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#1 micheallLeake

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Posted 30 July 2015 - 08:53 AM

I am new to cinematography.com and I have been reading about splicing film.

My needs are this; I am filming on Kodak Tri-X B&W reversal 16mm stock. I want to edit this for my own viewing on my 16mm film projector.  What would be the best brand of splicer and the best type of splicing technique(tape, cement, hot splicing???) I think the film I am using is polyester based, but I do not really know.

Thanks for the help, anyone.

Mike L


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#2 aapo lettinen

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Posted 30 July 2015 - 09:04 AM

the Tri-X is acetate base film.  tape splicing is easiest to do and you can open/change/repair the splices easily if you want. they usually show very clearly in projector so for final product other techniques would be better


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#3 Perry Paolantonio

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Posted 30 July 2015 - 01:19 PM

I personally prefer Rivas-style splicers, and that's what we use here for any splicing of 16mm. The tape is pre-perforated so it takes a little practice to get the technique down, but the splicers are solid and easily available on ebay. They look like this: http://www.ebay.com/...=item35eb5f00ba

 

Note there are two there - one splices straight and the other diagonally. You don't want the diagonal splicer, that's for 16mm fullcoat audio tape. You want the straight type. Also, these are in rough shape, but these splicers are super easy to take apart with just a screwdriver or two, and all the parts can be easily cleaned and lubricated, so they're simple to maintain.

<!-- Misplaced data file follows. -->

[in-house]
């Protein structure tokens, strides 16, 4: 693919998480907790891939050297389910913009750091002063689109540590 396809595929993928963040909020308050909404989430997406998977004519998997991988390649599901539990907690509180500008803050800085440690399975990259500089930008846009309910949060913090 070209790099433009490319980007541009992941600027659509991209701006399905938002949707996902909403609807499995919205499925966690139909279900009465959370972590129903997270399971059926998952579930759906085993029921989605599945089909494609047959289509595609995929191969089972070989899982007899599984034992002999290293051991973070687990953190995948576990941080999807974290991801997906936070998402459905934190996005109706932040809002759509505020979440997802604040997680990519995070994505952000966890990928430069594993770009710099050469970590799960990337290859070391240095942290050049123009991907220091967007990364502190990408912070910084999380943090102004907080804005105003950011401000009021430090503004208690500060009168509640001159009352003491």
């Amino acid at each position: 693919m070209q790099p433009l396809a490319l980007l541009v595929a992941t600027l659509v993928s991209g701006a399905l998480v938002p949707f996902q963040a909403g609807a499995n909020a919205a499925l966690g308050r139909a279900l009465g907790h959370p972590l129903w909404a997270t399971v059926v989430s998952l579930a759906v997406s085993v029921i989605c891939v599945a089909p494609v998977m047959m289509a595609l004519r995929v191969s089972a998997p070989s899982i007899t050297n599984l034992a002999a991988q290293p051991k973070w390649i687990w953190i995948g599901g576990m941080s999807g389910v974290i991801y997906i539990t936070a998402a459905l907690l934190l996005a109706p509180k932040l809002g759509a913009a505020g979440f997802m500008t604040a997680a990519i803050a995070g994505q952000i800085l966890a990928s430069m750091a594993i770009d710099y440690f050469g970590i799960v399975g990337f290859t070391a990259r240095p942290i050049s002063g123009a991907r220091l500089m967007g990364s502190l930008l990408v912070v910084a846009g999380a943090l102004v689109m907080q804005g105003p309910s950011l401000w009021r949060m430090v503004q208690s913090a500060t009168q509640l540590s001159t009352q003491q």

Lots of people like the Ciro guillotine splicers, and they're fine for new film, but they're much more expensive. The advantage is that they don't use pre-perfed tape, and they're less tricky to use. 

 

I prefer tape, because you can undo the splice if you need to and it's less destructive than cement splices. 

 

-perry


Edited by Perry Paolantonio, 30 July 2015 - 01:24 PM.

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#4 David Cunningham

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Posted 30 July 2015 - 04:20 PM

Ditto perry
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#5 Tyler Purcell

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Posted 30 July 2015 - 05:03 PM

Ciro guillotine splicers are what I use for work prints. You can get them cheap on ebay, I picked up 3 of them for $100 bux few years ago to cut a short film. For finalization, I like to use a heat splicer, they work great for longevity.
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#6 micheallLeake

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Posted 31 July 2015 - 03:25 PM

Everyone whose has given advice, thanks it has been very helpful.

M.L.


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